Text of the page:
The denier shills are are the wether with a bell around it;s neck. To lead the sheeple into the abattoir. As the sheeple blindly lined up for the boltgun to the head. The wether will be led away to rest. Contentedly to chew it's cud. Smugly satisfied that it had led another herd of the credulous to the slaughter.
jonesdave
3.9 / 5 (7) Jun 13, 2018
More pathological lies from the AGW Cult and their Pathological "science". While the East Antarctic gains ice, the only place the Cult can find GloBull warming is the West Antarctic where there is extensive geothermal activity. That's the magic of their evil CO2.


Dick. Science not your thing, is it dear?
Thorium Boy
2.7 / 5 (7) Jun 13, 2018
Why do they only talk about the so-called melting end of Antarctica while ignoring snow and ice increases in other areas?
Shootist
2.5 / 5 (8) Jun 14, 2018
oh christ on a stick

if you're worried tell algore and the rest of your idiot leaders to stop flying charter jets
If you're worried plant some trees
If you're worried paint all artificial sky facing surfaces white.

That ought to keep you out of mischief for a while. Come back when you're bored.
Shootist
2.5 / 5 (8) Jun 14, 2018
More pathological lies from the AGW Cult and their Pathological "science". While the East Antarctic gains ice, the only place the Cult can find GloBull warming is the West Antarctic where there is extensive geothermal activity. That's the magic of their evil CO2.


Dick. Science not your thing, is it dear?


Just explain the truth. The climate changes. That's what chaotic systems do.
greenonions1
3.7 / 5 (3) Jun 14, 2018
Dug
Most if not all climate models to date have been wrong
What do you base that evaluation on Dug? The models have predicted that global temperatures would increase - and they have. Same with sea level rise. Have you spent a life time working with climate models? I have not - but then I am not the one making grand proclamations. If you google the accuracy of climate models - you can spend a great deal of time reading sites that claim the models have been validated, and others that say they are wrong. Can you show us any science - that contradicts the assertion that global temperatures are rising, ice sheets/glaciers are melting, oceans are rising? These are all the predictions of climate models, and also reality on the ground.
barakn
4.2 / 5 (5) Jun 14, 2018
Just explain the truth. The climate changes. That's what chaotic systems do.

Your argument has been simplified to the point of meaninglessness. Many chaotic systems have what are known as attractors, states that a system will tend to stay near even as they constantly change. It's what allows me to predict it will not snow in Fort Worth in July.
rrwillsj
2.3 / 5 (3) Jun 14, 2018
TB, since you have failed to stay awake in your classes. This is what? The third time you are flunking sixth grade?
Put down the comicbooks and pay attention.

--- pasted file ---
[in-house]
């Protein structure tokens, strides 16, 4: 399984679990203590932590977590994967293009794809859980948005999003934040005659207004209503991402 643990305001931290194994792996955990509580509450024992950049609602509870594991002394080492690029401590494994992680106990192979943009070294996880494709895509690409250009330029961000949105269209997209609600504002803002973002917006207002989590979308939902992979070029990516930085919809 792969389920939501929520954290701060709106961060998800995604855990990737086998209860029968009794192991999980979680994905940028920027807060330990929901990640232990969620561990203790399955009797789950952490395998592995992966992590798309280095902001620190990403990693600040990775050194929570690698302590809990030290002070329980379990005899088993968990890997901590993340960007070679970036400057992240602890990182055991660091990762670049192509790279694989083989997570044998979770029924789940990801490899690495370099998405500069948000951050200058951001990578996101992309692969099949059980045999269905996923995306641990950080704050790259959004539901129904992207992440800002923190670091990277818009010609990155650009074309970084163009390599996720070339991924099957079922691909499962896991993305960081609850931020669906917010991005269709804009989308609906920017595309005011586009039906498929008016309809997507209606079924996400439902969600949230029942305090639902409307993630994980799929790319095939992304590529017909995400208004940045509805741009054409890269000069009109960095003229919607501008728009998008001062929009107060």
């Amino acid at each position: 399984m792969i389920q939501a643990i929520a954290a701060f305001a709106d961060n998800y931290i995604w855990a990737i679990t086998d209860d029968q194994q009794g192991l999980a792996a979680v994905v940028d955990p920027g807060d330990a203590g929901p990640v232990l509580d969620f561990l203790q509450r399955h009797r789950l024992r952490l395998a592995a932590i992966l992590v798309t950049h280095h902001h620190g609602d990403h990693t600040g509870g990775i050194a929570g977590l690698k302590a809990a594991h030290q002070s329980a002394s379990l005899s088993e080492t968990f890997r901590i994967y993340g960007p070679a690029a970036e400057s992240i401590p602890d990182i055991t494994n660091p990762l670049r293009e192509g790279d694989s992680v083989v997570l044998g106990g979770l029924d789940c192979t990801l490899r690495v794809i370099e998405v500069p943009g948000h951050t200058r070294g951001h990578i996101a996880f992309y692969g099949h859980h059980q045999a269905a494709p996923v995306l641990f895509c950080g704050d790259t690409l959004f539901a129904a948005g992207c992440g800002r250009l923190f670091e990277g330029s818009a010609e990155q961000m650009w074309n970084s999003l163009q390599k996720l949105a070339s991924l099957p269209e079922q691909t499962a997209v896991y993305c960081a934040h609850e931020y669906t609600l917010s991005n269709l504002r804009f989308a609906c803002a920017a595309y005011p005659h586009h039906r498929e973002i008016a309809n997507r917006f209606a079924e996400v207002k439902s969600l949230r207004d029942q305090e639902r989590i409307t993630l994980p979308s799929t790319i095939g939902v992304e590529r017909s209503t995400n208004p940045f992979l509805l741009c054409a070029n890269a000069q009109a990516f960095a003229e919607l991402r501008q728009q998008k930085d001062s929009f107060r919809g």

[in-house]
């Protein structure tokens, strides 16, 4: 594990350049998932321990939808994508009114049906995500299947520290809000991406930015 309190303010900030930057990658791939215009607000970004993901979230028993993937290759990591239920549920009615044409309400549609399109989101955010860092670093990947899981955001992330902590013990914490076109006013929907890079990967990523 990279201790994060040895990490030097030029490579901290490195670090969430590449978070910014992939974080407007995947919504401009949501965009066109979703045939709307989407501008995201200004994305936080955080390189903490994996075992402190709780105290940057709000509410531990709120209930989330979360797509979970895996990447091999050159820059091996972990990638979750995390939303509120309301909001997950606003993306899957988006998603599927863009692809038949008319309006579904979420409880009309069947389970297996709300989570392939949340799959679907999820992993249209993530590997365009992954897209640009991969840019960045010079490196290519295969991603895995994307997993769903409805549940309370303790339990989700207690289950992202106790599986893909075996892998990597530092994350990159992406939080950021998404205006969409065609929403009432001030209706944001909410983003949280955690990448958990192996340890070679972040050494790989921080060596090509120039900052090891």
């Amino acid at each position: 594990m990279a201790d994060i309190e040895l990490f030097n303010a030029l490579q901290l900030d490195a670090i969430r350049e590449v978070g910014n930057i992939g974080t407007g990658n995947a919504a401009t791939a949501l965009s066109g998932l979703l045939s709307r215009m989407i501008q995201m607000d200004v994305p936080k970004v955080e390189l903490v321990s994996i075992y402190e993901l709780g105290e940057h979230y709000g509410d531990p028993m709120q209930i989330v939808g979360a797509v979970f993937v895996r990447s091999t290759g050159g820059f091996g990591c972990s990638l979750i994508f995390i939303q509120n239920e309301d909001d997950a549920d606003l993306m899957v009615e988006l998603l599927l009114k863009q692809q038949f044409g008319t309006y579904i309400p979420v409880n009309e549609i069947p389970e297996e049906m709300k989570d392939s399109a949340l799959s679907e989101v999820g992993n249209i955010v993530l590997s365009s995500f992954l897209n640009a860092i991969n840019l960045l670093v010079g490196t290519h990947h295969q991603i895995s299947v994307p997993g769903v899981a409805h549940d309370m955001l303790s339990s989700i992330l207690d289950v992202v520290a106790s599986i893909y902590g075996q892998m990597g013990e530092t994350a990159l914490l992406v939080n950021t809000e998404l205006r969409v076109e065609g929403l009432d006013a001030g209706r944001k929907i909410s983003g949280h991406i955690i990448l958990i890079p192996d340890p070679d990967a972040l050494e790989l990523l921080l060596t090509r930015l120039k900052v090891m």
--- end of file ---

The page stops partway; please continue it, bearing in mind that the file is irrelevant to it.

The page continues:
There is suppose to be ice and snow at the Poles. When the Polar regions are warm enough for the ice and snow to melt away? That is a "Bad Thing."
Where you live. If the weather is a balmy100°+ at 90%+ humidity for three months in a row of running your AC full blast 24/7? Your utility bills will definitely be a "Bad Thing'.
Followed by several months of erratic weather. Swinging back and forth from freezing cold to blistering heat from day to day.
Choose one. Hurricanes or tornadoes. Oh wait, you don't get a choice. You're getting both!
As icing on your mud-pie? All that fun will be followed by several months of Russian Winter. Hope you got a strong back for all the snow you'll get to shovel. To quote your fuehrer Putin "Трахайте их! Если они не могут шутить!"
tblakely1357
1 / 5 (3) Jun 14, 2018
Doom because of an environmental Armageddon is always 10-20 years in the future and the solution is always the same.... massive transfer of wealth to unaccountable international elites, diminution of prols lifestyle and the curtailment of human rights.
PTTG
5 / 5 (4) Jun 14, 2018
I really wish this website had active mods.
rodkeh
1 / 5 (3) Jun 14, 2018
I can't imagine a bigger pile of horse sh*t!
Even if the ice continues to melt at the same rate for the next 100 years, the effects on sea level will still be imperceptible to human eye.
This is just more baseless fear mongering predicted on junk science and an imaginary threat!
gkam
2.3 / 5 (3) Jun 14, 2018
"I can't imagine a bigger pile of horse sh*t!"

Watch for the next Pruitt proclamation.
rodkeh
1 / 5 (2) Jun 14, 2018
Watch for the next Pruitt proclamation.


As if you knew anything and were able to understand any of it.
rodkeh
1 / 5 (1) Jun 14, 2018
Dick. Science not your thing, is it dear?


It obviously isn't yours, so how would you know?
gkam
1 / 5 (2) Jun 14, 2018
"As if you knew anything and were able to understand any of it."

Shall we discuss it? Or will you go hide?
antigoracle
1 / 5 (4) Jun 14, 2018
More pathological lies from the AGW Cult and their Pathological "science". While the East Antarctic gains ice, the only place the Cult can find GloBull warming is the West Antarctic where there is extensive geothermal activity. That's the magic of their evil CO2.


Dick. Science not your thing, is it dear?
-- Chicken Little Jackass
So, it's true, a Chicken Little Jackass is born every minute.
Here you go --- https://www.googl...VDt0ZJah
Find someone you trust, with a brain, to read and explain it to you.
rodkeh
1 / 5 (1) Jun 15, 2018
"As if you knew anything and were able to understand any of it."

Shall we discuss it? Or will you go hide?


Discuss what? You don't know anything and I don't speak Stupid Airhead so,......